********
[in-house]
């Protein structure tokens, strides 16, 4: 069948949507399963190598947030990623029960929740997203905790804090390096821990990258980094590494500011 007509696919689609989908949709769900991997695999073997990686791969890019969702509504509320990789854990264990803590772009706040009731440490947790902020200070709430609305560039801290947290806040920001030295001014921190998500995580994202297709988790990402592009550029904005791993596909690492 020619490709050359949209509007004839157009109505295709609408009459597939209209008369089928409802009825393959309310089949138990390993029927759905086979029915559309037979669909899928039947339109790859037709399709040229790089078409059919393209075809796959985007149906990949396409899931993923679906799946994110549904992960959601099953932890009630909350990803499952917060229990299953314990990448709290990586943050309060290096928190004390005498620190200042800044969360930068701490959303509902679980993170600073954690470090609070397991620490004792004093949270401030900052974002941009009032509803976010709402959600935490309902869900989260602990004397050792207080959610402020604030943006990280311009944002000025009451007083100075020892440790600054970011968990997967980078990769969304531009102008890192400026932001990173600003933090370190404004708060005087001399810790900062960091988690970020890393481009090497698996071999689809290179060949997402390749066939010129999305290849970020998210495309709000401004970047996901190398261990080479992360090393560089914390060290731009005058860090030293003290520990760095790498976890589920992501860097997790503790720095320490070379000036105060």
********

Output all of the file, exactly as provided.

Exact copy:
[in-house]
């Protein structure tokens, strides 16, 4: 069948949507399963190598947030990623029960929740997203905790804090390096821990990258980094590494500011 007509696919689609989908949709769900991997695999073997990686791969890019969702509504509320990789854990264990803590772009706040009731440490947790902020200070709430609305560039801290947290806040920001030295001014921190998500995580994202297709988790990402592009550029904005791993596909690492 020619490709050359949209509007004839157009109505295709609408009459597939209209008369089928409802009825393959309310089949138990390993029927759905086979029915559309037979669909899928039947339109790859037709399709040229790089078409059919393209075809796959985007149906990949396409899931993923679906799946994110549904992960959601099953932890009630909350990803499952917060229990299953314990990448709290990586943050309060290096928190004390005498620190200042800044969360930068701490959303509902679980993170600073954690470090609070397991620490004792004093949270401030900052974002941009009032509803976010709402959600935490309902869900989260602990004397050792207080959610402020604030943006990280311009944002000025009451007083100075020892440790600054970011968990997967980078990769969304531009102008890192400026932001990173600003933090370190404004708060005087001399810790900062960091988690970020890393481009090497698996071999689809290179060949997402390749066939010129999305290849970020998210495309709000401004970047996901190398261990080479992360090393560089914390060290731009005058860090030293003290520990760095790498976890589920992501860097997790503790720095320490070379000036105060």